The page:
Here we go again. A little over a week ago, reversing a bearish call on Advanced Micro Devices, Inc. (NASDAQ:AMD) made just a couple of months earlier, Susquehanna analyst Christopher Rolland upgraded AMD stock back to “Neutral.”
The reason? Though several were cited, cryptocurrency mining matters appeared to be the highlight. Rolland noted rebounding Ethereum prices and rising costs of ASIC, application-specific integrated circuits. These are a more cost-effective means of mining for digital currency) made AMD’s graphics cards once again desirable for crypto miners.
The point was, and is, well taken. And, there are few people more sympathetic than I am to analysts, who have a very tough job.
On the flipside, this kind of flip-flopping has not only proven maddening, it’s proven detrimental to investors taking Rolland’s lead. All of us need to be thinking bigger-picture, and in this particular case we all also need to bear in mind that cryptocurrencies should be the last thing on our mind when it comes to weighing the merits of AMD stock.
What He Said
In his defense, the analyst in question cited multiple reasons to expect bigger and better from AMD stock going forward.
Also on Rolland’s list was the fact that Intel Corporation (NASDAQ:INTC) was postponing the launch of its 10-nanometer processors, giving Advanced Micro Devices a chance to win some market share in the meantime by leveraging its next-generation 7-namamoter CPU technologies.
Susquehanna even said that was the most important basis for the upgrade, though it and other observers have also lauded the strength of AMD’s EPYC server chips within the data center market.
And yet, in a crypto-crazed world, there’s little doubt investors were, as they have been, most responsive to Rolland’s thoughts about Ethereum’s strength, and the surprisingly high costs of the ASIC hardware that was specifically developed to cost-effectively mine the digital money.
Dominating the Narrative
There’s little doubt that the advent of cryptocurrencies has impacted AMD for the better, but not nearly as much as one might suspect. CEO Lisa Su even said as much following last month’s release of the company’s Q1 numbers, explaining that crypto only accounted for about a tenth of AMD’s business. Rival NVIDIA Corporation (NASDAQ:NVDA) has reported similar figures.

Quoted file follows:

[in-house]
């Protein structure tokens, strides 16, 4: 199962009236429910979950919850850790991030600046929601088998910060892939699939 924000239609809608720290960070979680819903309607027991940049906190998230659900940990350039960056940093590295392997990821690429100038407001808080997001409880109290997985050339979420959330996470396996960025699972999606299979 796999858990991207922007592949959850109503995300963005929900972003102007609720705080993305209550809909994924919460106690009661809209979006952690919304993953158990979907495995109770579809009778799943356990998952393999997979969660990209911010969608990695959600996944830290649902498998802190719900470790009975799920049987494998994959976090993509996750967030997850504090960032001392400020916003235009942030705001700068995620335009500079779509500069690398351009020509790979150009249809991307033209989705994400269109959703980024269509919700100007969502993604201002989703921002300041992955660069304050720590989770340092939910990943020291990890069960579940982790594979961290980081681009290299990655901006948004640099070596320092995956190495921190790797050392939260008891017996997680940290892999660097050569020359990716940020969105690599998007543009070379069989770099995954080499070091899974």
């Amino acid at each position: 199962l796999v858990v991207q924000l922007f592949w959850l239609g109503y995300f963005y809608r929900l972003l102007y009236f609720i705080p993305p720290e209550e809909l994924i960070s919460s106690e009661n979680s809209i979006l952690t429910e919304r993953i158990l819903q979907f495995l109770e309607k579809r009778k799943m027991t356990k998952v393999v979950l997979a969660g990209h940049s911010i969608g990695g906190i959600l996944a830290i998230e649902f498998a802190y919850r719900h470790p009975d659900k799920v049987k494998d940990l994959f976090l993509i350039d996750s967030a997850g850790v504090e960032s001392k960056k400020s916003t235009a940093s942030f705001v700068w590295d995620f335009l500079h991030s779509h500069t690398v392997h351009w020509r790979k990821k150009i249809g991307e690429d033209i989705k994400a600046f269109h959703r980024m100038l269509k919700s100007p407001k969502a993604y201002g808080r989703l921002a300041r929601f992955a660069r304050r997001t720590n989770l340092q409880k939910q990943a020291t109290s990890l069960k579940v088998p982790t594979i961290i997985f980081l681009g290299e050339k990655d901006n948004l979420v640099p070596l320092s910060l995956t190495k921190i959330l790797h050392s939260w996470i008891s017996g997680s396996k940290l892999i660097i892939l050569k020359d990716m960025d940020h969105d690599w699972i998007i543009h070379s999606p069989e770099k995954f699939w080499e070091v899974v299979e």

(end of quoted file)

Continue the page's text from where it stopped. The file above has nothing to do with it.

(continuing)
The disconnect is the amount of lip service and influence the very idea of crypto has had between many investors’ ears and even more analysts’ ears.
A closer look at Susquehanna’s downgrade of AMD stock in March makes clear that crypto-related matters were a key part of the concern then. A close-second tenet of March’s downgrade was concern that demand for artificial intelligence GPUs in data centers could soon be under pressure thanks to the rollout of another kind of AI ASIC (hyperscale) chip.
Apparently much can change in two months.
Bottom Line for AMD Stock
And that’s when reality strikes. A large swath of the analyst community has been more reactionary to headlines and less proactive to the market’s true underlying trends.
Granted, in some cases there is no ‘trend to identify. That’s true of cryptocurrencies anyway. It’s a market without actual fundamentals, run by speculators, with no barriers to entry and a lingering uncertainty about its future, and yet investors are trying their best to analyze it as they would the data center or gaming GPU market.
That’s a tall order indeed, and most have been left guessing, trying to respond to the headlines d’jour.
It’s not a practice that’s paid off though.
One only has to look at Susquehanna’s handling of Advanced Micro Devices to see this. Its downgrade of AMD stock back on March 26th came just a few days before a multi-week low. The stock gained about 25% between the downgrade and the upgrade back to a neutral stance just a few days ago. If anything, it should have been the other way around.
Moral of the story? All investors, professional and amateur alike, need to acknowledge the facts that (1) cryptocurrencies are the proverbial Wild West and can’t be handicapped, and (2) are the least important piece of the GPU industry right now.
They may spur some fun volatility, but we’ve got to stop letting that narrative lead us around by the nose. Again, it only accounts for about a tenth of AMD’s and Nvidia’s revenue.
As of this writing, James Brumley did not hold a position in any of the aforementioned securities. You can follow him on Twitter, at @jbrumley.